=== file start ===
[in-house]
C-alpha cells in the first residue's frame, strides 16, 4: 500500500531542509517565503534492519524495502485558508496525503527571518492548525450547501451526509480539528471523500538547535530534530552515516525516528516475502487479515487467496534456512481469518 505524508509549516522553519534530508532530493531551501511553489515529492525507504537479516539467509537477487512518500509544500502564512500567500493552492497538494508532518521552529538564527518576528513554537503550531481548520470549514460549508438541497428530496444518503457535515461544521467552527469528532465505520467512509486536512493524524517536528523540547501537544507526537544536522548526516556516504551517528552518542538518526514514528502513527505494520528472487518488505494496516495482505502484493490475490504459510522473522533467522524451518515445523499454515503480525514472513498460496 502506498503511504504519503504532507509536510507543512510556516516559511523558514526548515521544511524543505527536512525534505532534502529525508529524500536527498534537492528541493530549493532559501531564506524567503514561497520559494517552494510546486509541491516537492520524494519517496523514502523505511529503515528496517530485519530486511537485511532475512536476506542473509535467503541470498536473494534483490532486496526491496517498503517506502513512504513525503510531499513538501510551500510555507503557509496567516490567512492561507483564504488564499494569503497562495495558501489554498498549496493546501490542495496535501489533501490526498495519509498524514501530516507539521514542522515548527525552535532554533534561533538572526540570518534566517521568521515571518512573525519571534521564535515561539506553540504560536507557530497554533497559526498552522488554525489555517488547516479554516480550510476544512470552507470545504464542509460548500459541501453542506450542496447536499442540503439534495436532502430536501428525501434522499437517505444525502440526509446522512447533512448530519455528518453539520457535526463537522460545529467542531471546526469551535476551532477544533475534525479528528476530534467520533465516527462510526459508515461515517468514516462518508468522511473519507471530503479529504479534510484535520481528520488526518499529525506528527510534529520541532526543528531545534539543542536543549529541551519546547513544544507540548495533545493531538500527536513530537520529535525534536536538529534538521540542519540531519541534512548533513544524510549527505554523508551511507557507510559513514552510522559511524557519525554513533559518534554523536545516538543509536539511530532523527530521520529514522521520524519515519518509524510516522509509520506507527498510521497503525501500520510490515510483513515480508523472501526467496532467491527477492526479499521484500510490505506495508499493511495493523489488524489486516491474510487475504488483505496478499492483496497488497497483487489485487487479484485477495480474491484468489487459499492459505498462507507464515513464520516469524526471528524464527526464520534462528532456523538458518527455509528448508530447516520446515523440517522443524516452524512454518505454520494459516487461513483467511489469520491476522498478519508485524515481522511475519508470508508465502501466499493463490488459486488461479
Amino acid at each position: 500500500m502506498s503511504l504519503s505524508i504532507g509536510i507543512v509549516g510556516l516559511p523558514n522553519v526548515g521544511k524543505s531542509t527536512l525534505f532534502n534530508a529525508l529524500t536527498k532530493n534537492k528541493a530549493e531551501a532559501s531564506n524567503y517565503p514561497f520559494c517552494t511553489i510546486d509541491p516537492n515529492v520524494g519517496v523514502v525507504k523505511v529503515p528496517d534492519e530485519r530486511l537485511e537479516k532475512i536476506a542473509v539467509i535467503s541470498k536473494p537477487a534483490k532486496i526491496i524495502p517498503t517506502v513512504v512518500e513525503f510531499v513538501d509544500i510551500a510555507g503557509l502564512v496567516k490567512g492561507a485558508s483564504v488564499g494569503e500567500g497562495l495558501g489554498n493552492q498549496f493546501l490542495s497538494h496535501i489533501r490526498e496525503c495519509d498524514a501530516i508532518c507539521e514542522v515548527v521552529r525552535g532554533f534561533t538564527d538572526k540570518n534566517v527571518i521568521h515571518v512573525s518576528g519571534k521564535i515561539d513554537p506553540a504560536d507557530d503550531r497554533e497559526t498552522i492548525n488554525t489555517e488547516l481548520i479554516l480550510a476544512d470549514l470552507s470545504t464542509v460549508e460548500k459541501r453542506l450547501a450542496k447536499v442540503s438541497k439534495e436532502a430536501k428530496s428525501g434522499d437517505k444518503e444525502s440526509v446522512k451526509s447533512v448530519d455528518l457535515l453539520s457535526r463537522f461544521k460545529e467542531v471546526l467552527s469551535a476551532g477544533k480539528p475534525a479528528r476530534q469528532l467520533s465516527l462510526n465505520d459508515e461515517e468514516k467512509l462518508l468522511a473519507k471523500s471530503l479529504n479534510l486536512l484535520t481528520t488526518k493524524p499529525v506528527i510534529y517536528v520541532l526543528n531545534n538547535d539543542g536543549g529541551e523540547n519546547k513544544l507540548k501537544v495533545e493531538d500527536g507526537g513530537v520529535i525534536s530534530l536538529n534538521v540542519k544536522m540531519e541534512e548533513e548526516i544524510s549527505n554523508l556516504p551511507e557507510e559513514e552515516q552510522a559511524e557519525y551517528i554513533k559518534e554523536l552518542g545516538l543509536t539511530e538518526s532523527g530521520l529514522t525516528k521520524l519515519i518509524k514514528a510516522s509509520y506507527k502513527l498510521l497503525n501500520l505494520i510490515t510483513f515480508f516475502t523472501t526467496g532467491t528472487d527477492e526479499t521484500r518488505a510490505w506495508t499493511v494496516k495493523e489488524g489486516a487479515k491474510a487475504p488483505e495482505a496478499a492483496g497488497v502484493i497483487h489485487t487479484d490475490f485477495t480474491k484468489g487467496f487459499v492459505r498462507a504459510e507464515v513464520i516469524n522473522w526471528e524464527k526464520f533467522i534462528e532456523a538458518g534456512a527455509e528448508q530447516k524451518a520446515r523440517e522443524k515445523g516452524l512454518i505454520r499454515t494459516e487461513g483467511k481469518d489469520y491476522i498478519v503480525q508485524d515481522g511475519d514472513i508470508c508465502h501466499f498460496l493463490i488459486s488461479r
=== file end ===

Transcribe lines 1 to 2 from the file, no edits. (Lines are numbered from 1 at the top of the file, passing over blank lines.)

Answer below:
[in-house]
C-alpha cells in the first residue's frame, strides 16, 4: 500500500531542509517565503534492519524495502485558508496525503527571518492548525450547501451526509480539528471523500538547535530534530552515516525516528516475502487479515487467496534456512481469518 505524508509549516522553519534530508532530493531551501511553489515529492525507504537479516539467509537477487512518500509544500502564512500567500493552492497538494508532518521552529538564527518576528513554537503550531481548520470549514460549508438541497428530496444518503457535515461544521467552527469528532465505520467512509486536512493524524517536528523540547501537544507526537544536522548526516556516504551517528552518542538518526514514528502513527505494520528472487518488505494496516495482505502484493490475490504459510522473522533467522524451518515445523499454515503480525514472513498460496 502506498503511504504519503504532507509536510507543512510556516516559511523558514526548515521544511524543505527536512525534505532534502529525508529524500536527498534537492528541493530549493532559501531564506524567503514561497520559494517552494510546486509541491516537492520524494519517496523514502523505511529503515528496517530485519530486511537485511532475512536476506542473509535467503541470498536473494534483490532486496526491496517498503517506502513512504513525503510531499513538501510551500510555507503557509496567516490567512492561507483564504488564499494569503497562495495558501489554498498549496493546501490542495496535501489533501490526498495519509498524514501530516507539521514542522515548527525552535532554533534561533538572526540570518534566517521568521515571518512573525519571534521564535515561539506553540504560536507557530497554533497559526498552522488554525489555517488547516479554516480550510476544512470552507470545504464542509460548500459541501453542506450542496447536499442540503439534495436532502430536501428525501434522499437517505444525502440526509446522512447533512448530519455528518453539520457535526463537522460545529467542531471546526469551535476551532477544533475534525479528528476530534467520533465516527462510526459508515461515517468514516462518508468522511473519507471530503479529504479534510484535520481528520488526518499529525506528527510534529520541532526543528531545534539543542536543549529541551519546547513544544507540548495533545493531538500527536513530537520529535525534536536538529534538521540542519540531519541534512548533513544524510549527505554523508551511507557507510559513514552510522559511524557519525554513533559518534554523536545516538543509536539511530532523527530521520529514522521520524519515519518509524510516522509509520506507527498510521497503525501500520510490515510483513515480508523472501526467496532467491527477492526479499521484500510490505506495508499493511495493523489488524489486516491474510487475504488483505496478499492483496497488497497483487489485487487479484485477495480474491484468489487459499492459505498462507507464515513464520516469524526471528524464527526464520534462528532456523538458518527455509528448508530447516520446515523440517522443524516452524512454518505454520494459516487461513483467511489469520491476522498478519508485524515481522511475519508470508508465502501466499493463490488459486488461479